Andrew Sullivan, a fellow traveller of Michael Sean Winters, has just published an essay in New York Magazine in which he takes the LGBTQ community to task for demanding rights equal to the rights of all other American citizens as we purchase cakes, check into hotels, ask for medical services, and so forth. The gist of Sullivan's case: Jack Phillips of Masterpiece Cake is really, really sincere in his religious convictions (just as Hobby Lobby was really, really sincere in its religious convictions and its counterfactual belief that contraception is a form of abortion).

So LGBTQ folks should stop beating up on Phillips and give him a pass. Because — did I say it previously? — he's really, really sincere in what he believes. Thus Sullivan:

The baker's religious convictions are not trivial or obviously in bad faith, which means to say he is not just suddenly citing them solely when it comes to catering to gays. 

So was Piggie Park, by the way. So was Maurice Bessinger. Bessinger was really, really sincere in his religious belief that black folks must not be treated as the equal of white folks as the sacred symbol of high-art barbecue sandwiches is handed around. 

But the Supreme Court would have none of that argument, regardless of the sincerity of any Piggie Park owner in the land. Rights are rights, and not even sincere religious conviction should give any citizen who owns a business or is providing services the right to pick and choose whom he/she will serve on arbitrary grounds — bible or no bible.

Oh, and by the way, as Sullivan reminds us, 

Opposition to same-sex marriage has been an uncontested pillar of every major world religion for aeons.

But so was support for slavery. And so was polygmay. And isn't it curious that he mentions neither of those two matters and how only fringe groups in our culture now argue for making biblical warrants guideposts of civil law in those two areas?

But when it comes to LGBTQ rights and same-sex marriage, something is different: there, sincere religious belief has a sacrosanct value it lacks when we're talking about discrimination on grounds of race and the way religious belief has bolstered it, for years and years on end.

Oh, and this is another reason LGBTQ bullies should stop beating up on poor Jack Phillips (Sullivan again): 

A law that controls an individual’s conscience violates a core liberal idea. It smacks of authoritarianism and of a contempt for religious faith.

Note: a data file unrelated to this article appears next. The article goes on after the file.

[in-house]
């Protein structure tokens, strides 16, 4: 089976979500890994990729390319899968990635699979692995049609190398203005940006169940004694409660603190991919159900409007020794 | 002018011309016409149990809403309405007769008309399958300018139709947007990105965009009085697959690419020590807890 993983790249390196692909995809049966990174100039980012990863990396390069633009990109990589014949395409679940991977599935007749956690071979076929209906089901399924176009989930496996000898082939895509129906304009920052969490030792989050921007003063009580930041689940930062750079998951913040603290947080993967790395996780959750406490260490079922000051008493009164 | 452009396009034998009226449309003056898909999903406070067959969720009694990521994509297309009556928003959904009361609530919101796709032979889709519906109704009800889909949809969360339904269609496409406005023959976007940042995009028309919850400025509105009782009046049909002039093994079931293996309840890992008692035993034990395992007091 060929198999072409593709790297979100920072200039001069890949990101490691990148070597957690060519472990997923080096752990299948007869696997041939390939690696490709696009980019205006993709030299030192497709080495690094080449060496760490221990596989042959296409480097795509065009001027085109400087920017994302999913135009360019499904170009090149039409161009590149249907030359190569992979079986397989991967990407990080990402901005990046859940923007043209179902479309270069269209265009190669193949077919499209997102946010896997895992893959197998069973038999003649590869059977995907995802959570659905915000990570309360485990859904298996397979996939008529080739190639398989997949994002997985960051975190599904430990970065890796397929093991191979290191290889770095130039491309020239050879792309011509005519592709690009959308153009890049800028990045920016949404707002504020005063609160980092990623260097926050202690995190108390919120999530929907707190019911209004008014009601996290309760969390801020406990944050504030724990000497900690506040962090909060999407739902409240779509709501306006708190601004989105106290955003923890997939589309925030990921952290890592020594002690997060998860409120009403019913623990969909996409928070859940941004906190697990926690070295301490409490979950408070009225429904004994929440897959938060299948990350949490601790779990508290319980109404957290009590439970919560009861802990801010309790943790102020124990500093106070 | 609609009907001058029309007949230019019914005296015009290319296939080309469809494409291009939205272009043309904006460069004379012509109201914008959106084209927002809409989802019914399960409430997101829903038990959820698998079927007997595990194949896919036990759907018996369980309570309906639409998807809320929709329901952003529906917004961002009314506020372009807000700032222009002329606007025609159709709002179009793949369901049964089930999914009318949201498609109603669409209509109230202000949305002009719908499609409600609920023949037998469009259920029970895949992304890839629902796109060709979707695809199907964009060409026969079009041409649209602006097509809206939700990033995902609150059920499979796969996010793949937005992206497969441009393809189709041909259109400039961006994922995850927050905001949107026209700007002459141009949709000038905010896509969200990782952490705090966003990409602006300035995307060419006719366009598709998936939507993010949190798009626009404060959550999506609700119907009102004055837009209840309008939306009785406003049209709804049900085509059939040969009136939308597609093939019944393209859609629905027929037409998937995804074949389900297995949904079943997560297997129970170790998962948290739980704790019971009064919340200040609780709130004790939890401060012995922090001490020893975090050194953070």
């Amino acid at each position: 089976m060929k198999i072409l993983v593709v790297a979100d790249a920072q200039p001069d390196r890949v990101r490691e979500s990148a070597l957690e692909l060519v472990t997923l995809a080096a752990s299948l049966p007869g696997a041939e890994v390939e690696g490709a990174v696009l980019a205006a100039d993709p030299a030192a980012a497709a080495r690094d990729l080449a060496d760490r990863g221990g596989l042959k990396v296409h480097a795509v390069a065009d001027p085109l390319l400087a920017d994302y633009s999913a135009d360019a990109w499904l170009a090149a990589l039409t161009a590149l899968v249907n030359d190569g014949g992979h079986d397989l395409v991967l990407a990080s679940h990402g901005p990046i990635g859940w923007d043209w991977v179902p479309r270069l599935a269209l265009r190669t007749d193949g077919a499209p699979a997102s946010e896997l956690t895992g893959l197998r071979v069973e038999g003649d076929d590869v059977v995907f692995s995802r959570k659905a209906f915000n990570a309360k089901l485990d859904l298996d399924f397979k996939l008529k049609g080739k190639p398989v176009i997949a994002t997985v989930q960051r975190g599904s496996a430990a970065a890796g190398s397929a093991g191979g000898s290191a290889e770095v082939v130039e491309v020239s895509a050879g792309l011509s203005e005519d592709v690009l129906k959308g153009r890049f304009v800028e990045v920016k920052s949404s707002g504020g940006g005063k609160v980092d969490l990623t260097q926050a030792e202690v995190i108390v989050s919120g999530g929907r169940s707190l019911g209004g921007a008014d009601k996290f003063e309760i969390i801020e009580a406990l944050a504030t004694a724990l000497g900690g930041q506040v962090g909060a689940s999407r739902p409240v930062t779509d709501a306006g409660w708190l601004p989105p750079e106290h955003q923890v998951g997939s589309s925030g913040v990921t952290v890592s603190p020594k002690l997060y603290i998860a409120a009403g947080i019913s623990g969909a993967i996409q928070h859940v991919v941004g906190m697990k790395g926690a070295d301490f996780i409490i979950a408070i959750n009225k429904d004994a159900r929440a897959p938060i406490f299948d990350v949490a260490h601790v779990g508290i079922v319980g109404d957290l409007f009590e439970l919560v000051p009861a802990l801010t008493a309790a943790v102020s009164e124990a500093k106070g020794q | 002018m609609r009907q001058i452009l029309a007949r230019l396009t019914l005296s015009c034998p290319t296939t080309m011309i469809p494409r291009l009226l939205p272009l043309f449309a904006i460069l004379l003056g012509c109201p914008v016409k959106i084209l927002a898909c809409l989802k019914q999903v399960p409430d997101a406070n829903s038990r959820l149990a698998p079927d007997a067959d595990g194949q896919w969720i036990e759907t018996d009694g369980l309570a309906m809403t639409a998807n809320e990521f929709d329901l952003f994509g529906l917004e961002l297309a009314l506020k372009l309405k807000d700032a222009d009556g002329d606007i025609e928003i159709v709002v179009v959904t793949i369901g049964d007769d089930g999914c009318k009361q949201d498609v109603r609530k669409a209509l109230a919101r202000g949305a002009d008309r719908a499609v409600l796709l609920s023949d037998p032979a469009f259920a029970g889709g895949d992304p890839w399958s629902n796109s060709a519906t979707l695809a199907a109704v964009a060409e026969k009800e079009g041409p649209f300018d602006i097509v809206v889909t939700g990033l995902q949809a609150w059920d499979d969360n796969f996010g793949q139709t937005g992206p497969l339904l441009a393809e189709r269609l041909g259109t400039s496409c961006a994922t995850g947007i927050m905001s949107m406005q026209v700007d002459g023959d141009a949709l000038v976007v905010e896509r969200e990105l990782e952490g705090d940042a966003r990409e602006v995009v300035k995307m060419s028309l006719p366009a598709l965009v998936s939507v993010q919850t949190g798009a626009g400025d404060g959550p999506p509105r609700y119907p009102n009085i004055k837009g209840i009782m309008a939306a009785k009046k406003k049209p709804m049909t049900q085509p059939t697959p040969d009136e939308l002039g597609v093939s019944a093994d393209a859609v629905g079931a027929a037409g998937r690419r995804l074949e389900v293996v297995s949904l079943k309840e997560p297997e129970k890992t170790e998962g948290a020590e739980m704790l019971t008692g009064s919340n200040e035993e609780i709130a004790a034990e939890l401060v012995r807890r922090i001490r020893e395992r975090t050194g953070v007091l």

But no one is asking to control Jack Phillips' conscience. No one was asking to control Maurice Bessinger's conscience. Like any other citizen, they should be free to believe whatever they wish to believe, including that the moon is made of green cheese and God made the world in seven days some 4,000 years ago.

What they should not be free to do, the Supreme Court found in the case of Piggie Park, is to discriminate as they provide goods and services, if they are business owners or public servants — no matter how strong their religious convictions are and how sincere their conscience is. 

Why will Masterpiece Cake likely prevail? Because people like Michael Sean Winters and Andrew Sullivan — white Catholic people — want to give cover to the Jack Phillips of the world.

Because white Catholic people like these folks desperately need white evangelicals as allies, even as they want desperately to distance themselves from the glaringly obvious racism that motivates white evangelical voters. 

Because racism is the foundational issue for white folks outside the South citing culture-war reasons for their support of conservative political leaders, conservative agendas, conservative ideas. But they do not wish to admit or advert to this fact — and in the case of folks like Winters, it appears to make them actively angry when a Democratic candidate wins an election due to the votes of black voters.

And what's that anger all about, when all is said and done, I wonder? On the face of it, you'd think Winters would be delighted that Roy Moore lost his election and that Doug Jones won.

Instead, this victory made him angry and opened the door to yet another rant about the issue that, Winters keeps claiming, trumps every other issue possible: abortion.